ADIC stays ahead of sagging economy

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Advanced Digital Information Corp.'s (ADIC) CEO Peter van Oppen is bullish on storage. ADIC seems to have avoided the symptoms of an ailing economy, reporting higher than expected growth for the first quarter of 2001.

The Redmond, Wash., storage solution provider reported that sales grew 41% to $90.1 million for the first quarter versus sales of $63.9 million for the same period a year ago. Earnings were $8.7 million, or 16 cents per diluted share, for the quarter as compared to $7.2 million, or 13 cents per diluted share, for the first quarter of fiscal 2000.

ADIC experienced a boost in sales from its OEM business mostly due to recent, multi-product OEM relationships with Dell, Fujitsu and most notably IBM. OEM sales grew by nearly $20 million over levels in the fourth quarter reflecting the ramp up of sales to IBM and existing OEM customers. Total OEM revenue was 45% of sales versus 28% of sales in the previous period.

In recent weeks other storage stocks have not faired as well. The apparent downturn has analysts speculating that storage stocks may not be as infallible as once believed.

Last week network component maker Emulex Corp. warned that it may miss Wall Street estimates resulting in a 48% drop in its stock value and created a chain reaction that resonated throughout the storage sector, wreaking havoc on the stock of other key storage vendors.

However, Yankee Group analyst William Hurley said that while January was not a record-breaking month, generally, enterprise and service provider spending is getting back on track. "We anticipate that storage vendors will meet their guidance estimates. ADIC's beating estimates is an indication that there is still a strong upside in storage revenues," said Hurley.

Van Oppen admitted in a conference call Wednesday that, despite its growth, ADIC had a bit of trouble with its supply chain and spent Q1 juggling its capacity and resources.

"We taxed out our resources at a time when we were trying to move our production and release new products. We ran out of energy," he said. To counter the strain on demand from its OEM partners ADIC diverted production and engineering resources to support the OEM demand.

"If we didn't have those constraints our branded business would have grown. We have always felt that our OEM partners and our branded partners are complementary. There's very little overlap," said van Oppen. ADIC expects its OEM business would probably drop to below 40% of total sales once the constraints on the branded business are lifted.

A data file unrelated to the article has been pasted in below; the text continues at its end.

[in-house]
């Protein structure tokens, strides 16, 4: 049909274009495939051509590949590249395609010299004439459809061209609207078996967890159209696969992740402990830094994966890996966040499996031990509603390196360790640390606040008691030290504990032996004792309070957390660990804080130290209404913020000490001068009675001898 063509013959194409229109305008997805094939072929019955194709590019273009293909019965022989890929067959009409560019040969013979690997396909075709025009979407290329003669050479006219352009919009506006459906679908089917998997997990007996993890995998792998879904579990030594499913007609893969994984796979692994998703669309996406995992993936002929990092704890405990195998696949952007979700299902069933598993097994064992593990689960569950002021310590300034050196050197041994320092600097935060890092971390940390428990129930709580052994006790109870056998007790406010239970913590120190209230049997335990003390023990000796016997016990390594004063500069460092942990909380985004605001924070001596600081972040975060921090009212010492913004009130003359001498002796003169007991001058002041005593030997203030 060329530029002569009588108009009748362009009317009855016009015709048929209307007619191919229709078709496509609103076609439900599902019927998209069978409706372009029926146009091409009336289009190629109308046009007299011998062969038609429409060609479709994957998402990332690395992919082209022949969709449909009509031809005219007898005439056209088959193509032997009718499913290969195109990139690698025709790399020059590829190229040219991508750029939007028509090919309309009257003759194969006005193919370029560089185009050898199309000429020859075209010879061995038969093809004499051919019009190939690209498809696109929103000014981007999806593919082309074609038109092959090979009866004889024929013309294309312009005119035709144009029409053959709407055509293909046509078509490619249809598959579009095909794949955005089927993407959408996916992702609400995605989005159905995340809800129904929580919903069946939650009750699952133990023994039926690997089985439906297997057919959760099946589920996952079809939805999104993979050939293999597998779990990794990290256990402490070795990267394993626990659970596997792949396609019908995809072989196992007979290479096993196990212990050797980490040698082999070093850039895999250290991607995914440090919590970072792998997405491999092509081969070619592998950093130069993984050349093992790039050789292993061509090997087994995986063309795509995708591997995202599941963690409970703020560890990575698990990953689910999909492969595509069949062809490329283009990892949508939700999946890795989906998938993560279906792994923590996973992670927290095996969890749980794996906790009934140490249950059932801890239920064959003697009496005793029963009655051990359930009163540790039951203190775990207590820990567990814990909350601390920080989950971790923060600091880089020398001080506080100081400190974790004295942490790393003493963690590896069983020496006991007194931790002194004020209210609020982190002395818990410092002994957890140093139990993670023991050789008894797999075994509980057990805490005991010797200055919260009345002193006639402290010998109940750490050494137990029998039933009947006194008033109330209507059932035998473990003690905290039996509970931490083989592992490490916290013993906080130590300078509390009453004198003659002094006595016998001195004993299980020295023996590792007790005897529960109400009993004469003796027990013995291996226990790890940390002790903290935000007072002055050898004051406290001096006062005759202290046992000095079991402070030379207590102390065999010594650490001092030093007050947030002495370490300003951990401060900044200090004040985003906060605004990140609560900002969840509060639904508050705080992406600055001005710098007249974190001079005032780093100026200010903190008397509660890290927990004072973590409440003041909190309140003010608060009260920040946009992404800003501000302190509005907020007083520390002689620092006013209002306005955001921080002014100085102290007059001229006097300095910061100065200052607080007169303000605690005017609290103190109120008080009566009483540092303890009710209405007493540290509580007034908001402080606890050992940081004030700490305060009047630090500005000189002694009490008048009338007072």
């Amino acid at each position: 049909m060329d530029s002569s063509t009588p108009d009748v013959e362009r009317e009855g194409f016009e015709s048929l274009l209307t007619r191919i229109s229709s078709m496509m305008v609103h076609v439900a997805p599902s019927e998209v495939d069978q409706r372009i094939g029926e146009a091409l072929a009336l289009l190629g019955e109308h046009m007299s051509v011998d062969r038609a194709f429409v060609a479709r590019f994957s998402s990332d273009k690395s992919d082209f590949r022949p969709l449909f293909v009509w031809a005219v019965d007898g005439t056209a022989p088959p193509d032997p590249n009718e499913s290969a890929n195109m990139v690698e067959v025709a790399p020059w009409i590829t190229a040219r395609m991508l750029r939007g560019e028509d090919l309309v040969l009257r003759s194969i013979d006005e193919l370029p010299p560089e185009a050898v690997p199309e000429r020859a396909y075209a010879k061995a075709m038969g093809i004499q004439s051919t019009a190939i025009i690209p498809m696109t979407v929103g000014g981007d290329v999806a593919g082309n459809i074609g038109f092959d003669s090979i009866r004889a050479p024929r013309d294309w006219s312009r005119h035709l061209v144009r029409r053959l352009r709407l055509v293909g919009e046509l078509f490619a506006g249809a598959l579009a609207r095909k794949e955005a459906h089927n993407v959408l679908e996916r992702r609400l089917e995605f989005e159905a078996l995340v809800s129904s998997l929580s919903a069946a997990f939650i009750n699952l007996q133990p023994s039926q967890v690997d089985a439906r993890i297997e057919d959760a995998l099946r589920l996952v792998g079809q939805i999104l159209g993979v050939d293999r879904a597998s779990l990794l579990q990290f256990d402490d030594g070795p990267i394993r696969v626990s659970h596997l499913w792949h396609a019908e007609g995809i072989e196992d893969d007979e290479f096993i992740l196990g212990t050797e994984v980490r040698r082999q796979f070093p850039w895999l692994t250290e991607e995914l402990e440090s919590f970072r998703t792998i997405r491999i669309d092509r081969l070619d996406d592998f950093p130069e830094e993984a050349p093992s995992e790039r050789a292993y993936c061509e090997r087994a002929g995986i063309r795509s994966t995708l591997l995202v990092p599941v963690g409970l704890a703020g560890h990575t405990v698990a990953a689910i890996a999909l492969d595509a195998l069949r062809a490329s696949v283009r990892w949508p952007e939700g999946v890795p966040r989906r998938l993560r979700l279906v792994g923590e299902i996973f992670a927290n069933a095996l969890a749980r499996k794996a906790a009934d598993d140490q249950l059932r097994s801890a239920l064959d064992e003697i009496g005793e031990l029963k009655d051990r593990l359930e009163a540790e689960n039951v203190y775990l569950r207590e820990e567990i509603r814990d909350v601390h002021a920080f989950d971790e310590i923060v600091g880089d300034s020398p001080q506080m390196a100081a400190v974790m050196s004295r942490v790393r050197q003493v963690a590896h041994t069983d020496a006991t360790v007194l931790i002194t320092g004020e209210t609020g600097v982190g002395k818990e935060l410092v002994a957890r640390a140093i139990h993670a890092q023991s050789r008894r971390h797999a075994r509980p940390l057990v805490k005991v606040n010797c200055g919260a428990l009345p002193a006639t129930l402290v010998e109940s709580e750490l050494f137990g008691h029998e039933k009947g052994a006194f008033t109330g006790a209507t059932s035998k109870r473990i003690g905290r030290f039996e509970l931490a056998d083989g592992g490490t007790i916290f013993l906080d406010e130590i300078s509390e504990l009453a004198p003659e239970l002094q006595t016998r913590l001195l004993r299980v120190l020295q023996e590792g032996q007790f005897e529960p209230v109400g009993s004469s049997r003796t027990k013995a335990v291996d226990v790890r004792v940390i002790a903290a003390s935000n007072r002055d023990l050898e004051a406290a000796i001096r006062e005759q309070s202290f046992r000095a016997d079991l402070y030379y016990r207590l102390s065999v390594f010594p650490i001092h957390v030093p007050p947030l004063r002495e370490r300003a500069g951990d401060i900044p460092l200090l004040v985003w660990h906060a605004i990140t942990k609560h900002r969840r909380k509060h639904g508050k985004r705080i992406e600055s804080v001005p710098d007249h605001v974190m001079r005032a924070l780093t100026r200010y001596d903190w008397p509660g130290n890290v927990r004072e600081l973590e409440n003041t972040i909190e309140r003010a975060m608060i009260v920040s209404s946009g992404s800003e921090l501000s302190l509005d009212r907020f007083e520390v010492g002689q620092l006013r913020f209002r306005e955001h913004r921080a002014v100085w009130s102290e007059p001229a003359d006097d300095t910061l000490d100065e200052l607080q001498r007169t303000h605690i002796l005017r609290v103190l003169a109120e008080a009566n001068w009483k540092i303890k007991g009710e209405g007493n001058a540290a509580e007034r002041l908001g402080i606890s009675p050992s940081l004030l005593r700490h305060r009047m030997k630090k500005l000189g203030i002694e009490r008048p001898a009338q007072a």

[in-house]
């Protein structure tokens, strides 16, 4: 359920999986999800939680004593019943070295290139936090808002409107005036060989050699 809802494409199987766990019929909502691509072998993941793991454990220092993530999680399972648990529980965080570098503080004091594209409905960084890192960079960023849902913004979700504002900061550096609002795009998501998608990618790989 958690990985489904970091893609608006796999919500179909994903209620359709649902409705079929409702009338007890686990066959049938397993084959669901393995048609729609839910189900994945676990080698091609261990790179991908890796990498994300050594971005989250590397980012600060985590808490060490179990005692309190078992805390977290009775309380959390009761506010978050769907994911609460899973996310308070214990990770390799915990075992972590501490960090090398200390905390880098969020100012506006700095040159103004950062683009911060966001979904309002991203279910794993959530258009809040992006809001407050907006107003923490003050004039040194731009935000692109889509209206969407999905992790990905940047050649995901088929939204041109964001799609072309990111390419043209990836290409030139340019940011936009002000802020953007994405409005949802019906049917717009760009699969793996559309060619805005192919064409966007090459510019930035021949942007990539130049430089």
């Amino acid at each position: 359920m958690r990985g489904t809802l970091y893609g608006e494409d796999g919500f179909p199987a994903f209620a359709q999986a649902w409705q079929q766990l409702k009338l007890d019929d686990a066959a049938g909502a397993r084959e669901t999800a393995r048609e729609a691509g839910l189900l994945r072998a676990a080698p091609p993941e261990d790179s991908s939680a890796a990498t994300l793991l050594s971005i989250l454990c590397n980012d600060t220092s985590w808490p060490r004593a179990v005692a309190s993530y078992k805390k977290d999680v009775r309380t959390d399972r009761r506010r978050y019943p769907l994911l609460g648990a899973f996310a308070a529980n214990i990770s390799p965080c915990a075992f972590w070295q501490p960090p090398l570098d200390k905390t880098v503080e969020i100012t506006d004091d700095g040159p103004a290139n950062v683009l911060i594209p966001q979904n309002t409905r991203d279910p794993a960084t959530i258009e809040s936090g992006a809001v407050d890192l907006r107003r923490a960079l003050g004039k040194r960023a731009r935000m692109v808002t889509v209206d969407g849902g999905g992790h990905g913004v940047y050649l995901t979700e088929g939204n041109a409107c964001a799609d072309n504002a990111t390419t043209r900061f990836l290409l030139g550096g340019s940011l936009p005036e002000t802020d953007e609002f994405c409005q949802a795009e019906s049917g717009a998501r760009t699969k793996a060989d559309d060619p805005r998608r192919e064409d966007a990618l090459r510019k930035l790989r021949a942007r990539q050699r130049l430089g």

The company said that, as expected, the rapid acceleration of OEM sales caused a significant reduction in gross margin as a percentage of sales. Gross margin for the first period was 29.4% of sales versus an average of 35.2% during fiscal 2000. This reduction in gross margin is generally a result of lower margins to OEM customers that are expected to be offset by lower sales and marketing costs in the long term.

Also of note was a $29 million inventory increase to approximately $77 million. Van Oppen commented that ADIC does not typically operate as a backlog business. "We didn't manage [the excess inventory growth] very well. We were concerned about a lack of supply and preordered drives that we probably shouldn't have." ADIC expects it will see inventory reductions during the current period. "We don't see that there's a problem there and aren't especially worried about it," he said.

ADIC remains bullish on storage spending amid the recent onslaught of missed earnings estimates and layoffs experienced by others in the once impervious storage sector. While ADIC has seen some erosion in some expected business from the dot-com space Van Oppen remained confident. "The general health of the market continues to be robust. Storage isn't affected by the fluctuation."

At the end of January, ADIC announced that it had entered into a merger agreement with storage networking developer Pathlight Technology, Inc. for 10.3 million ADIC shares. The merger is expected to close during ADIC's second quarter if everything goes as planned.

"We're pretty convinced that the future is in storage virtualization, which is why we're spending so much money on the Pathlight technology," said van Oppen. He cautioned that this quarter ending does not reflect any of the research and development and marketing that ADIC expects to spend on the integration of Pathlight. "When Pathlight shows up (in Q2) we may see more expenses."

"Pathlight's revenues are miniscule compared to ADIC's, but they are coming off a year of significant year-over-year growth, and with their opportunities to leverage ADIC's channels I think they will be particularly well-positioned to make a run at the industry leaders with their FibreChannel connectivity devices," said Hurwitz Group storage analyst Mike Karp.

Karp said if the integration of the two corporate cultures is handled well, always a challenge when a large and a small company get together, Hurwitz Group sees PathLight as making a significant, and perhaps near-term contribution.

Looking forward, the company hinted toward pending additions to its list of OEM customers saying only that the companies in consideration are "household names."

For more information:

Advanced Digital Information Corp.'s homepage

ADIC acquires SAN company in $265 million deal

Economy may slow storage spending, report says

Let us know what you think about the story, e-mail Kevin Komiega, assistant news editor

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